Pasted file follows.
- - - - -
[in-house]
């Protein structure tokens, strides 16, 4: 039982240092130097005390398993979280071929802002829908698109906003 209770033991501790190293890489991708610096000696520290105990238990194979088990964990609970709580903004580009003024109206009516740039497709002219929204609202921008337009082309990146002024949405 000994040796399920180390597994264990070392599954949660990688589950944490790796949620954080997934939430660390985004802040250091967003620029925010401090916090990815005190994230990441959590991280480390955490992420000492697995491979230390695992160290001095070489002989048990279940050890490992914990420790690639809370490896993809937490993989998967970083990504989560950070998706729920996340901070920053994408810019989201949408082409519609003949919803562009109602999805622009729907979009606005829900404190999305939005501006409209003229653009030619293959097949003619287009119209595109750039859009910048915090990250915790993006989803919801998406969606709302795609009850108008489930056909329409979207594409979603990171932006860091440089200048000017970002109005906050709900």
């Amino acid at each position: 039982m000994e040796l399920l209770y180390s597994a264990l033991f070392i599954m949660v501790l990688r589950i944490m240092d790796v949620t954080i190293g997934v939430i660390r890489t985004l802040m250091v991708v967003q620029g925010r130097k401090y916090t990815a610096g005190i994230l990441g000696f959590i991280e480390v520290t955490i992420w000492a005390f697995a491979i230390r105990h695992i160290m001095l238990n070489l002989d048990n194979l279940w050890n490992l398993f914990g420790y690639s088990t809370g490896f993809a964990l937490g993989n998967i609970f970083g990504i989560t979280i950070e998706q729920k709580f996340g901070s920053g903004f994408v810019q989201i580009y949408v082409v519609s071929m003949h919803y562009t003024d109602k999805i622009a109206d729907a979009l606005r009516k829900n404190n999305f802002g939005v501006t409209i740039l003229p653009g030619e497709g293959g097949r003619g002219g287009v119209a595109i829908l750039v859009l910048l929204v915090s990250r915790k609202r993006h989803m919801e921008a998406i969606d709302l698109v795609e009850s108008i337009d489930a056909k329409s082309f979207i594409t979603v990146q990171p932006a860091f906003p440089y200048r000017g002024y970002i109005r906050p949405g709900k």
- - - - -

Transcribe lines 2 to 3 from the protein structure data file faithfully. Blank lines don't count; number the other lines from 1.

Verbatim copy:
């Protein structure tokens, strides 16, 4: 039982240092130097005390398993979280071929802002829908698109906003 209770033991501790190293890489991708610096000696520290105990238990194979088990964990609970709580903004580009003024109206009516740039497709002219929204609202921008337009082309990146002024949405 000994040796399920180390597994264990070392599954949660990688589950944490790796949620954080997934939430660390985004802040250091967003620029925010401090916090990815005190994230990441959590991280480390955490992420000492697995491979230390695992160290001095070489002989048990279940050890490992914990420790690639809370490896993809937490993989998967970083990504989560950070998706729920996340901070920053994408810019989201949408082409519609003949919803562009109602999805622009729907979009606005829900404190999305939005501006409209003229653009030619293959097949003619287009119209595109750039859009910048915090990250915790993006989803919801998406969606709302795609009850108008489930056909329409979207594409979603990171932006860091440089200048000017970002109005906050709900």
């Amino acid at each position: 039982m000994e040796l399920l209770y180390s597994a264990l033991f070392i599954m949660v501790l990688r589950i944490m240092d790796v949620t954080i190293g997934v939430i660390r890489t985004l802040m250091v991708v967003q620029g925010r130097k401090y916090t990815a610096g005190i994230l990441g000696f959590i991280e480390v520290t955490i992420w000492a005390f697995a491979i230390r105990h695992i160290m001095l238990n070489l002989d048990n194979l279940w050890n490992l398993f914990g420790y690639s088990t809370g490896f993809a964990l937490g993989n998967i609970f970083g990504i989560t979280i950070e998706q729920k709580f996340g901070s920053g903004f994408v810019q989201i580009y949408v082409v519609s071929m003949h919803y562009t003024d109602k999805i622009a109206d729907a979009l606005r009516k829900n404190n999305f802002g939005v501006t409209i740039l003229p653009g030619e497709g293959g097949r003619g002219g287009v119209a595109i829908l750039v859009l910048l929204v915090s990250r915790k609202r993006h989803m919801e921008a998406i969606d709302l698109v795609e009850s108008i337009d489930a056909k329409s082309f979207i594409t979603v990146q990171p932006a860091f906003p440089y200048r000017g002024y970002i109005r906050p949405g709900k």